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A German Lutheran Serves the Virginia Cause
“To find a person . . . in the Clergy of the Church of England, who is capable of Preaching both in the English and German Languages.” The vestrymen of Beckford Parish in Woodstock, Virginia, established these guidelines in 1771. These peaceful, German-speaking farmers who had moved south from Pennsylvania into Virginia’s Shenandoah Valley sought a minister who could speak their language and help them in dealing with Virginia’s state church, the Church of England. When Henry Melchior Muhlenberg, the distinguished Lutheran pastor in Pennsylvania, heard Virginia’s call, he prepared his son, John Peter, to fill the slot.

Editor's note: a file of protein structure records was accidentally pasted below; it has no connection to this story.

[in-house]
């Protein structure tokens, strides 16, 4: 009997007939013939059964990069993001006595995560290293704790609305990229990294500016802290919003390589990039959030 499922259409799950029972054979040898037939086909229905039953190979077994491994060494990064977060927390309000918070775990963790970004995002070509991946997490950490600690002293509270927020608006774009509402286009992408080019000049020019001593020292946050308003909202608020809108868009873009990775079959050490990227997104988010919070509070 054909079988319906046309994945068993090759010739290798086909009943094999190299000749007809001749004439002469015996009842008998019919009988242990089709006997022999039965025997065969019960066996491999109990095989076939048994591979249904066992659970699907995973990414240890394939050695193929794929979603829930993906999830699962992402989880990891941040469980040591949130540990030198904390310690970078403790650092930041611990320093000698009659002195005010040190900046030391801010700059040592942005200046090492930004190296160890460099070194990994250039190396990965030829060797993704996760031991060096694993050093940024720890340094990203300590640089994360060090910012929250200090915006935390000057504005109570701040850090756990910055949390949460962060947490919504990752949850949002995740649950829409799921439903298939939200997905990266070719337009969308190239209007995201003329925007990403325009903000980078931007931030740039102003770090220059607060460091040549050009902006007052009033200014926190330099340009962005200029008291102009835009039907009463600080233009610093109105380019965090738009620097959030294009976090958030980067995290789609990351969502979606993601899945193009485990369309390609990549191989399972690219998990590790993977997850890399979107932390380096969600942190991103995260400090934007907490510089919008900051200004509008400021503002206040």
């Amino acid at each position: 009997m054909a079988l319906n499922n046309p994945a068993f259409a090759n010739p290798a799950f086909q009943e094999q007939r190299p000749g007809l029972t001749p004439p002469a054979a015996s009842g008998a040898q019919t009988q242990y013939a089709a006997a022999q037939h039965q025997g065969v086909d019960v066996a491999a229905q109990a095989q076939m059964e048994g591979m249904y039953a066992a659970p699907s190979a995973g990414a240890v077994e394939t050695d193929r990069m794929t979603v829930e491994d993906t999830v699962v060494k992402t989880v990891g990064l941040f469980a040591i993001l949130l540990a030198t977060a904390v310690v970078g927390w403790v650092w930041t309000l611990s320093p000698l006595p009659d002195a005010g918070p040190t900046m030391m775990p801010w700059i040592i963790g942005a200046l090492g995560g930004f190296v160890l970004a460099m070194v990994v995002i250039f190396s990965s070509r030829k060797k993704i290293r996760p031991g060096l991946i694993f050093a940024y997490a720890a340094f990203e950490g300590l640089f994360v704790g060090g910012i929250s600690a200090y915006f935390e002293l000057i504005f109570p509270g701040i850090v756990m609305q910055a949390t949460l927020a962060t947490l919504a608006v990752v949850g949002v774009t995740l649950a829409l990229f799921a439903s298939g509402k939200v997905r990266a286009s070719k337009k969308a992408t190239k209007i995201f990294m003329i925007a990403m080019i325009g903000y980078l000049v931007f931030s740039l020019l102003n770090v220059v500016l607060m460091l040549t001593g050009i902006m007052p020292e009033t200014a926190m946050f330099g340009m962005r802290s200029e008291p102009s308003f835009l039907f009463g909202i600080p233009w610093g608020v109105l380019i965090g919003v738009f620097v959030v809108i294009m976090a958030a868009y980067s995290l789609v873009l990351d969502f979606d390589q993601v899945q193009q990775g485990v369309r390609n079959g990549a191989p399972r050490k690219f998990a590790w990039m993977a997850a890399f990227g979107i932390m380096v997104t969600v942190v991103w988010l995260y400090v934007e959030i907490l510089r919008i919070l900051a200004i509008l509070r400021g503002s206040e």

Born in Pennsylvania, Peter began studies in Germany but eventually joined a British regiment going to America. Back in Pennsylvania, he left the regiment, studied and was ordained in the Lutheran church. When Virginia called, he sought ordination in the Anglican Church in order to assist the Virginia Germans in accommodating to the state church requirements. Muhlenberg led Anglican services in both English and German and informed his German parishioners of revolutionary events stirring in the eastern part of the colony.